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Given that accounts with login access to a server OS would usually be a systems administrator (or in general, has elevated privileges), is there a good reason to have User Access Control turned on? If not, why?

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Why are you logging-on to the server OS's interactively anyway? Beyond the bare-metal configuration, you should be able to do most of your admin work from a client computer, logged-on with a limited user account and using "Run As" to start management console snap-ins targeted at remote machines with privileged credentials. –  Evan Anderson Feb 1 '10 at 16:46

6 Answers 6

up vote 5 down vote accepted

Leave UAC on. UAC is not simply to prevent stupid clicks but to make you aware when an application is performing actions that will require more than user access. While it may be presumed that if you log on with administrative access you are granting any applications the ability to perform those actions it's very helpful to be aware of the fact that an application or script is performing actions that could impact the stability of the system. UAC should have very little impact from an admin point of view since you should not be logging on to the server interactively very often.

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Sure. What if a virus wants to run?
What if you misclick ?

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Leave it on.

Here is a good discussion on serverfault. I think all of the same reasons apply for sysadmins:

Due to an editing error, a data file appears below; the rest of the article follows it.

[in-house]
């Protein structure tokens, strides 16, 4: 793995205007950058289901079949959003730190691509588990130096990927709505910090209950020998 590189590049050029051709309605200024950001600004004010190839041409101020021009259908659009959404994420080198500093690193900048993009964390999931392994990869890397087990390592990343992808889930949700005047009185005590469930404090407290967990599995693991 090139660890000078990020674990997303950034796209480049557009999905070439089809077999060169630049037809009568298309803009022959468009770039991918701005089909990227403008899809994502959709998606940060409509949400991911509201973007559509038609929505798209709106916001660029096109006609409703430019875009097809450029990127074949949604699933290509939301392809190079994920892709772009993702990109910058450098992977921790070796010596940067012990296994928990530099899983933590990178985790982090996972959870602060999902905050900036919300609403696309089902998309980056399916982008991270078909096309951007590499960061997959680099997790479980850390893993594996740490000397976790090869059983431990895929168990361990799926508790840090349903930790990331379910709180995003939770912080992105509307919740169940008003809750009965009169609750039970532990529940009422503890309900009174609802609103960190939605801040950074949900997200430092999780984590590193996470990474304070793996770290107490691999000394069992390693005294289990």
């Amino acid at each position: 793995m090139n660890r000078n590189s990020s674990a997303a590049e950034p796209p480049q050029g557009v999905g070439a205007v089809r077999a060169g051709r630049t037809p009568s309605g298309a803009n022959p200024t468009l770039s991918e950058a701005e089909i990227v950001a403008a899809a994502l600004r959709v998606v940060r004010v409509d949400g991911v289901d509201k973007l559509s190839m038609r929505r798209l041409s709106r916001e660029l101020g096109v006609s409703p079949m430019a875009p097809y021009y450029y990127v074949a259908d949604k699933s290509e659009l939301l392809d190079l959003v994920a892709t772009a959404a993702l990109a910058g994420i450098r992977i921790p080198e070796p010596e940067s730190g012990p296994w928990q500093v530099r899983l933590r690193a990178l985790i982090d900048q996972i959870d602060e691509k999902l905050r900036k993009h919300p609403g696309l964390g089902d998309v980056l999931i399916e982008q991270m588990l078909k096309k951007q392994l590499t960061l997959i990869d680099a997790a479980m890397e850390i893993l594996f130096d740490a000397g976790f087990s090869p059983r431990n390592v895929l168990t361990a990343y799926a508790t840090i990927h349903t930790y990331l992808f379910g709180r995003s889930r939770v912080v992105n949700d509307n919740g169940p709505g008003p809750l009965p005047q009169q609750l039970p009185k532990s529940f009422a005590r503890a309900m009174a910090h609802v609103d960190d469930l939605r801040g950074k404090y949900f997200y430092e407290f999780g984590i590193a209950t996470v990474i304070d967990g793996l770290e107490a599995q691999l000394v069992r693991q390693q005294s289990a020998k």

http://serverfault.com/questions/23331/how-important-is-uac-for-developers

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Since Windows Vista (so including Windows 7, Windows Server 2008 and 2008 R2) with UAC enabled, all users run with standard permissions. Even when logged in as an administrator, you still run with standard permissions. This is the big innovation of UAC. Malware cannot hijack a highly-priviledged account, because even administrator accounts run with standard permissions most of the time.

Only after the UAC prompt does your account receive its full privileges.

If you turn off UAC, you lose that protection and malware would be able to more easily hijack your highly-priviledged account. Once malware gets control of a highly-privileged account, it's Game Over.

So, UAC is even more desirable on servers, precisely because the users tend to log in with highly priviledged accounts. That is the exact situation that UAC is designed to protect.

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Leave it on.

Some wisdom from the Unix world: good sysadmins use SUDO, bad ones log in as root.

SUDO and UAC perform a similar function, after all.

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The exception here would be Windows 2008 Servers that users use for terminal services. Having UAC on is more annyoing than needed for them (Applications don't know that the users don't have admin privileges, so UAC pops up every time Java or similar wants to update itself).

Other than that: Leave it on :)

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